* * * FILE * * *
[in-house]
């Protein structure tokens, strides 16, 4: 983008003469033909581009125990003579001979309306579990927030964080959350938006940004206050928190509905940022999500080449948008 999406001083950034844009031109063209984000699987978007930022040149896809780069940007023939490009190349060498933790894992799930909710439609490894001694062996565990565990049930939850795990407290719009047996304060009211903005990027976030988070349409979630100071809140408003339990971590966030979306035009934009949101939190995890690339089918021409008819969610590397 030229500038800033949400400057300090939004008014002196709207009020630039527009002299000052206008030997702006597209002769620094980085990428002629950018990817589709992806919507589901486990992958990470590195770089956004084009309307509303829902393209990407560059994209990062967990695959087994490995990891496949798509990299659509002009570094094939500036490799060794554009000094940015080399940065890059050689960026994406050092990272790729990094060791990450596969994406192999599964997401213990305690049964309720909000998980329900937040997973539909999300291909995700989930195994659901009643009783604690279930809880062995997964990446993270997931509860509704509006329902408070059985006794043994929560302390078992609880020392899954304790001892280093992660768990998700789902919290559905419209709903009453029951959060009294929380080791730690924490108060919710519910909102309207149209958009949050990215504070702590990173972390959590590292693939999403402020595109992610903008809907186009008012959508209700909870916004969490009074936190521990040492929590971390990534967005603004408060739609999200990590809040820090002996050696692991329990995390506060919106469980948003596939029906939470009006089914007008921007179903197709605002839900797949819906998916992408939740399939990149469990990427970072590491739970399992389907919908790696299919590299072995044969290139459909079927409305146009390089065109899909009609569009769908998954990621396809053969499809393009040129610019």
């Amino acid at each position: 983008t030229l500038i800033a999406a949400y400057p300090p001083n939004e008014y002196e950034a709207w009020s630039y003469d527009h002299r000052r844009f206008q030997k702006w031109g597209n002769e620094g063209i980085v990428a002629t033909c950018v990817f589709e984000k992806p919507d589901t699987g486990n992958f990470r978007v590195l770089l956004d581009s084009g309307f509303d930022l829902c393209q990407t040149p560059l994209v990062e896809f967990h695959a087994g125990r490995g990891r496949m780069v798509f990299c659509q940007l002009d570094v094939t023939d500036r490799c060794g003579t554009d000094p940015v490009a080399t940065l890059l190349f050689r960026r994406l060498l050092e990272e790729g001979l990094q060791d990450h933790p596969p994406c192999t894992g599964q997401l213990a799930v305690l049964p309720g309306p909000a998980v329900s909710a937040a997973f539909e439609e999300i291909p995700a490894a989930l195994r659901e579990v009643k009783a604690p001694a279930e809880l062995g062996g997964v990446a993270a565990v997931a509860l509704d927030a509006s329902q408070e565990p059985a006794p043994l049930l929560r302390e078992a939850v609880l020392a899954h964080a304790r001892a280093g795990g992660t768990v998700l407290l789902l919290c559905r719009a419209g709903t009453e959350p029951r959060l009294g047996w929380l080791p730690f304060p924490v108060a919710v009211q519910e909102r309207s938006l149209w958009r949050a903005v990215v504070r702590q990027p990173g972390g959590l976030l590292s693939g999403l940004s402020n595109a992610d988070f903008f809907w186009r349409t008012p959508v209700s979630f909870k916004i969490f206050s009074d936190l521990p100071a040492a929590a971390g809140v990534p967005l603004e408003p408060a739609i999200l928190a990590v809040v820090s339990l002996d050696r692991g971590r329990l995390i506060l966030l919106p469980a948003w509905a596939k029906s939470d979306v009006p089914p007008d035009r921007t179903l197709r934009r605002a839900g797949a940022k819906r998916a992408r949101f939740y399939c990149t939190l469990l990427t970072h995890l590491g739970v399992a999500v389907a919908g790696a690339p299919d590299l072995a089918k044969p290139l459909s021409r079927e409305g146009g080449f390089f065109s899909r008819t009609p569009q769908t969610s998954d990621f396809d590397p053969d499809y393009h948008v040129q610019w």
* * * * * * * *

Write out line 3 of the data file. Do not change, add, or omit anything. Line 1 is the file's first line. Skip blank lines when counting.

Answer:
């Amino acid at each position: 983008t030229l500038i800033a999406a949400y400057p300090p001083n939004e008014y002196e950034a709207w009020s630039y003469d527009h002299r000052r844009f206008q030997k702006w031109g597209n002769e620094g063209i980085v990428a002629t033909c950018v990817f589709e984000k992806p919507d589901t699987g486990n992958f990470r978007v590195l770089l956004d581009s084009g309307f509303d930022l829902c393209q990407t040149p560059l994209v990062e896809f967990h695959a087994g125990r490995g990891r496949m780069v798509f990299c659509q940007l002009d570094v094939t023939d500036r490799c060794g003579t554009d000094p940015v490009a080399t940065l890059l190349f050689r960026r994406l060498l050092e990272e790729g001979l990094q060791d990450h933790p596969p994406c192999t894992g599964q997401l213990a799930v305690l049964p309720g309306p909000a998980v329900s909710a937040a997973f539909e439609e999300i291909p995700a490894a989930l195994r659901e579990v009643k009783a604690p001694a279930e809880l062995g062996g997964v990446a993270a565990v997931a509860l509704d927030a509006s329902q408070e565990p059985a006794p043994l049930l929560r302390e078992a939850v609880l020392a899954h964080a304790r001892a280093g795990g992660t768990v998700l407290l789902l919290c559905r719009a419209g709903t009453e959350p029951r959060l009294g047996w929380l080791p730690f304060p924490v108060a919710v009211q519910e909102r309207s938006l149209w958009r949050a903005v990215v504070r702590q990027p990173g972390g959590l976030l590292s693939g999403l940004s402020n595109a992610d988070f903008f809907w186009r349409t008012p959508v209700s979630f909870k916004i969490f206050s009074d936190l521990p100071a040492a929590a971390g809140v990534p967005l603004e408003p408060a739609i999200l928190a990590v809040v820090s339990l002996d050696r692991g971590r329990l995390i506060l966030l919106p469980a948003w509905a596939k029906s939470d979306v009006p089914p007008d035009r921007t179903l197709r934009r605002a839900g797949a940022k819906r998916a992408r949101f939740y399939c990149t939190l469990l990427t970072h995890l590491g739970v399992a999500v389907a919908g790696a690339p299919d590299l072995a089918k044969p290139l459909s021409r079927e409305g146009g080449f390089f065109s899909r008819t009609p569009q769908t969610s998954d990621f396809d590397p053969d499809y393009h948008v040129q610019w």